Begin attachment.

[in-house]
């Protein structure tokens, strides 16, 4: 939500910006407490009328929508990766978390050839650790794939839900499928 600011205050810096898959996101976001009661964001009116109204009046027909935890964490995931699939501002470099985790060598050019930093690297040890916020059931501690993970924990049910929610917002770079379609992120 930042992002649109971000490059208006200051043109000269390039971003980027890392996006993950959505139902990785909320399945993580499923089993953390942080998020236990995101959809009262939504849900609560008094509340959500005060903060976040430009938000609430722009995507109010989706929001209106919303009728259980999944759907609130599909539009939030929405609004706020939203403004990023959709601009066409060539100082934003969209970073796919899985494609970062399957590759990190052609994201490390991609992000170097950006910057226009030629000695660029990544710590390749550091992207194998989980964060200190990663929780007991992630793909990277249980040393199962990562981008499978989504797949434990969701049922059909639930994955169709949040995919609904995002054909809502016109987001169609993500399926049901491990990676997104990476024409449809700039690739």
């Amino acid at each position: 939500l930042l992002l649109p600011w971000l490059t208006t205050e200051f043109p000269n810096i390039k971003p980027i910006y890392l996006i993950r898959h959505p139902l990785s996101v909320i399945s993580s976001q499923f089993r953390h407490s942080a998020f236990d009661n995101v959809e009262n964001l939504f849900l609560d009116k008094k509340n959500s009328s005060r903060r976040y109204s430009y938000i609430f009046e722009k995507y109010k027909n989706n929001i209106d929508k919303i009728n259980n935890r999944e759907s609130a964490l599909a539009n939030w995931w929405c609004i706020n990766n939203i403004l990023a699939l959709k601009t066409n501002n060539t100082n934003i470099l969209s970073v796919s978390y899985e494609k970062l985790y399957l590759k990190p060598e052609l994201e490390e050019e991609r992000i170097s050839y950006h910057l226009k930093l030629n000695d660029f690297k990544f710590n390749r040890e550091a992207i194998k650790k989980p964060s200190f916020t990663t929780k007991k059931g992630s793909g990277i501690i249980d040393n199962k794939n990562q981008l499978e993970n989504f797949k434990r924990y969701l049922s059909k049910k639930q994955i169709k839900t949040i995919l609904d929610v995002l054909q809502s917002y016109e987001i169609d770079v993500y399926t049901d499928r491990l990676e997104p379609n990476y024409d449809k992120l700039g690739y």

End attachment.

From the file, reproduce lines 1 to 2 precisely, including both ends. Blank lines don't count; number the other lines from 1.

[in-house]
């Protein structure tokens, strides 16, 4: 939500910006407490009328929508990766978390050839650790794939839900499928 600011205050810096898959996101976001009661964001009116109204009046027909935890964490995931699939501002470099985790060598050019930093690297040890916020059931501690993970924990049910929610917002770079379609992120 930042992002649109971000490059208006200051043109000269390039971003980027890392996006993950959505139902990785909320399945993580499923089993953390942080998020236990995101959809009262939504849900609560008094509340959500005060903060976040430009938000609430722009995507109010989706929001209106919303009728259980999944759907609130599909539009939030929405609004706020939203403004990023959709601009066409060539100082934003969209970073796919899985494609970062399957590759990190052609994201490390991609992000170097950006910057226009030629000695660029990544710590390749550091992207194998989980964060200190990663929780007991992630793909990277249980040393199962990562981008499978989504797949434990969701049922059909639930994955169709949040995919609904995002054909809502016109987001169609993500399926049901491990990676997104990476024409449809700039690739």